Paducah Site celebrates women’s history in new video

March 11, 2024, 9:30AMRadwaste Solutions

To celebrate Women’s History Month, the Department of Energy’s Office of Environmental Management has released a YouTube video featuring some of the professional women that work at the department’s Paducah Site in Kentucky.

Each March, DOE-EM takes the opportunity to celebrate and highlight the achievements and contributions of women across the department.

Increased presence: Thanks in part to the contributions from women across the DOE complex, including Paducah, today women make up nearly half of U.S. workers in the fields of math and physical science, according to the U.S. Census Bureau. In 2023, the DOE reported that women accounted for more than half of new hires throughout the U.S. energy sector. These tremendous strides would not be possible without the dedication and perseverance of the women who set the stage for future generations, according to the DOE.

She said it: In the video, women shared their stories of working at the former gaseous diffusion uranium enrichment plant and reflected on the influences of women throughout the 70-plus-year history of the site. The following are some of the thoughts they shared.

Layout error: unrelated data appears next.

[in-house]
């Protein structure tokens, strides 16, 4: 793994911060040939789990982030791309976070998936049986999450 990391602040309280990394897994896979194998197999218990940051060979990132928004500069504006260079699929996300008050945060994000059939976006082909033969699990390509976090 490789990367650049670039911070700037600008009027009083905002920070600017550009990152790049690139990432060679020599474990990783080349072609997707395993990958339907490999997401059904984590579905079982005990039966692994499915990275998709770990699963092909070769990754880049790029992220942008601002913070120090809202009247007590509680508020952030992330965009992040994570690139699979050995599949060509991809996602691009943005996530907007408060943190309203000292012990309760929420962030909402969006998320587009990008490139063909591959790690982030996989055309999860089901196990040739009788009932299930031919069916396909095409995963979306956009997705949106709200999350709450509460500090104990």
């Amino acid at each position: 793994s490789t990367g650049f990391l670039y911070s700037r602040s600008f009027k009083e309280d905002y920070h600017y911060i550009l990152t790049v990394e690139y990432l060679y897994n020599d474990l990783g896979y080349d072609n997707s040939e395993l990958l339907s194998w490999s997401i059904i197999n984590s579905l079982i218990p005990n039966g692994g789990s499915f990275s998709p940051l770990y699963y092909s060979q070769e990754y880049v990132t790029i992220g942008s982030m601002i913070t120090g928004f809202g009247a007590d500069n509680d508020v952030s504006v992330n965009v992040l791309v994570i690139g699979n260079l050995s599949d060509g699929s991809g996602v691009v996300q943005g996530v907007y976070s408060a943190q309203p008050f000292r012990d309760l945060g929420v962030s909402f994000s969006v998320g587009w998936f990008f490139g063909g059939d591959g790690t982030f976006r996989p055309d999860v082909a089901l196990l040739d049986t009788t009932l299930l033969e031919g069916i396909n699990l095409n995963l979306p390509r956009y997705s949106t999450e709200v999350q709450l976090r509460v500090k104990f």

Stacey Marinelli, engineering manager, site contractor Swift and Stanley

“The previous generation of women, they laid the foundation and they had many more obstacles to deal with than I do on a daily basis.”

Heather Coffie Grubs, waste engineer, Four Rivers Nuclear Partnership (FRNP)

“I think women provide a different perspective.”

Jocelyn Lightfoot, FRNP utilities operator and operations committee person for United Steel Workers

“The women at the site are in higher positions now than ever before. They’re over departments and they’re making decisions. The women are definitely making an impact and have emerged.”

Amber Bellamey, occupational medicine specialist with FRNP

“One of the biggest opportunities that I see is for current women in the industry to reach out to younger women. Whether that be younger professionals or girls that are still in school and really helping them understand how powerful they can be in the workplace.”

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